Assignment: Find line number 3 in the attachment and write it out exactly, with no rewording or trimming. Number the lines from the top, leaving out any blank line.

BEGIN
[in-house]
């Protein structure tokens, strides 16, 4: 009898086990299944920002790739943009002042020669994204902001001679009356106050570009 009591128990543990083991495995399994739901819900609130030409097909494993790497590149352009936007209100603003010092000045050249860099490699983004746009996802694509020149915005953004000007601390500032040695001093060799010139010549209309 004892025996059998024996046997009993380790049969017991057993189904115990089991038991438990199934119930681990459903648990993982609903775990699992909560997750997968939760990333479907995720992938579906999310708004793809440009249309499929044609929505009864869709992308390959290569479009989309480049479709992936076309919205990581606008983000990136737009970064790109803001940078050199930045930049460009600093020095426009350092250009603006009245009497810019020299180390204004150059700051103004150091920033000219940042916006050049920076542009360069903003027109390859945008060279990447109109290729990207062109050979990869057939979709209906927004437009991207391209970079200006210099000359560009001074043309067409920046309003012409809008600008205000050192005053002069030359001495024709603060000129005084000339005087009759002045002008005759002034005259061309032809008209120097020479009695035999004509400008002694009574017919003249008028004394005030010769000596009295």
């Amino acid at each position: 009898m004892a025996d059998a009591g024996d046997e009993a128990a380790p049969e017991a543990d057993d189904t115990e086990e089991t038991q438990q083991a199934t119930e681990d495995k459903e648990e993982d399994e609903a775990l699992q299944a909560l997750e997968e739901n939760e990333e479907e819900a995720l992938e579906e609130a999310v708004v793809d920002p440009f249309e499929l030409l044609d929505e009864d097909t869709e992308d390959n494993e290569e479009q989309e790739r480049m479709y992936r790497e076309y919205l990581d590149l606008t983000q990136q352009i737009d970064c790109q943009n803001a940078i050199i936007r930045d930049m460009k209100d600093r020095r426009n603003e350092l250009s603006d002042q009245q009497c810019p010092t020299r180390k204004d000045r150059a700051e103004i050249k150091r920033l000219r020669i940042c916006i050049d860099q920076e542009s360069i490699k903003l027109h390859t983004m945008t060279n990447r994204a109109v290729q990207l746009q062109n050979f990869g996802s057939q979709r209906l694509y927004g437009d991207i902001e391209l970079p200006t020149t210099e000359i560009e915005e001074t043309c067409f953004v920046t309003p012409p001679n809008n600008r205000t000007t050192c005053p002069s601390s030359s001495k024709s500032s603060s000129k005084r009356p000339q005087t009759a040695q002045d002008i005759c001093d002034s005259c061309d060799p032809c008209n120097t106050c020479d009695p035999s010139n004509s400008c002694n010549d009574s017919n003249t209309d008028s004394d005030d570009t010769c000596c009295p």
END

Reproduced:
């Amino acid at each position: 009898m004892a025996d059998a009591g024996d046997e009993a128990a380790p049969e017991a543990d057993d189904t115990e086990e089991t038991q438990q083991a199934t119930e681990d495995k459903e648990e993982d399994e609903a775990l699992q299944a909560l997750e997968e739901n939760e990333e479907e819900a995720l992938e579906e609130a999310v708004v793809d920002p440009f249309e499929l030409l044609d929505e009864d097909t869709e992308d390959n494993e290569e479009q989309e790739r480049m479709y992936r790497e076309y919205l990581d590149l606008t983000q990136q352009i737009d970064c790109q943009n803001a940078i050199i936007r930045d930049m460009k209100d600093r020095r426009n603003e350092l250009s603006d002042q009245q009497c810019p010092t020299r180390k204004d000045r150059a700051e103004i050249k150091r920033l000219r020669i940042c916006i050049d860099q920076e542009s360069i490699k903003l027109h390859t983004m945008t060279n990447r994204a109109v290729q990207l746009q062109n050979f990869g996802s057939q979709r209906l694509y927004g437009d991207i902001e391209l970079p200006t020149t210099e000359i560009e915005e001074t043309c067409f953004v920046t309003p012409p001679n809008n600008r205000t000007t050192c005053p002069s601390s030359s001495k024709s500032s603060s000129k005084r009356p000339q005087t009759a040695q002045d002008i005759c001093d002034s005259c061309d060799p032809c008209n120097t106050c020479d009695p035999s010139n004509s400008c002694n010549d009574s017919n003249t209309d008028s004394d005030d570009t010769c000596c009295p």